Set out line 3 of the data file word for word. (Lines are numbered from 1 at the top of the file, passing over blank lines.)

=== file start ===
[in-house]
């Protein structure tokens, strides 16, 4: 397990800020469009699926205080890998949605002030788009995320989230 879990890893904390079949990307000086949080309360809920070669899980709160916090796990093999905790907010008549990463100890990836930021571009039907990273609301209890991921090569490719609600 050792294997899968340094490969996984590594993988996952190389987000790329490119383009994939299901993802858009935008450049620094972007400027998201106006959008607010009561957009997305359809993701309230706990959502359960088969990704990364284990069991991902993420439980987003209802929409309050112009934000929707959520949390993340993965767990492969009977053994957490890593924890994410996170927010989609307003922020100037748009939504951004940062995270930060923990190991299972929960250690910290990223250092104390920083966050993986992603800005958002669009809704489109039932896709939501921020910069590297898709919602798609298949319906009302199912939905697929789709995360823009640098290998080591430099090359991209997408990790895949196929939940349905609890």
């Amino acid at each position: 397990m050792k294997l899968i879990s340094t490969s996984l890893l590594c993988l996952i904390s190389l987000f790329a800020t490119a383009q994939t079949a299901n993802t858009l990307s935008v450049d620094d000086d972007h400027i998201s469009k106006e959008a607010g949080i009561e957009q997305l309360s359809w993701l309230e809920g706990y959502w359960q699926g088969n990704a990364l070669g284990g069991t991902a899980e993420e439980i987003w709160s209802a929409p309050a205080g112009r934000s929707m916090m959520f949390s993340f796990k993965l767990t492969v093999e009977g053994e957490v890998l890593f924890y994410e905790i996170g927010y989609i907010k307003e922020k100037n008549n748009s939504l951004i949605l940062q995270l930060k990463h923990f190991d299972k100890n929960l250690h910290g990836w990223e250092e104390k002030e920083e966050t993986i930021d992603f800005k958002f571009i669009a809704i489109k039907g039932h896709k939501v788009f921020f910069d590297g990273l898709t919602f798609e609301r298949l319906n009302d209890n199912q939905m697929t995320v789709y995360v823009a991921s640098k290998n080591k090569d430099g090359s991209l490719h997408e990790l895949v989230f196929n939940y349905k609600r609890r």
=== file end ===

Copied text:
């Amino acid at each position: 397990m050792k294997l899968i879990s340094t490969s996984l890893l590594c993988l996952i904390s190389l987000f790329a800020t490119a383009q994939t079949a299901n993802t858009l990307s935008v450049d620094d000086d972007h400027i998201s469009k106006e959008a607010g949080i009561e957009q997305l309360s359809w993701l309230e809920g706990y959502w359960q699926g088969n990704a990364l070669g284990g069991t991902a899980e993420e439980i987003w709160s209802a929409p309050a205080g112009r934000s929707m916090m959520f949390s993340f796990k993965l767990t492969v093999e009977g053994e957490v890998l890593f924890y994410e905790i996170g927010y989609i907010k307003e922020k100037n008549n748009s939504l951004i949605l940062q995270l930060k990463h923990f190991d299972k100890n929960l250690h910290g990836w990223e250092e104390k002030e920083e966050t993986i930021d992603f800005k958002f571009i669009a809704i489109k039907g039932h896709k939501v788009f921020f910069d590297g990273l898709t919602f798609e609301r298949l319906n009302d209890n199912q939905m697929t995320v789709y995360v823009a991921s640098k290998n080591k090569d430099g090359s991209l490719h997408e990790l895949v989230f196929n939940y349905k609600r609890r």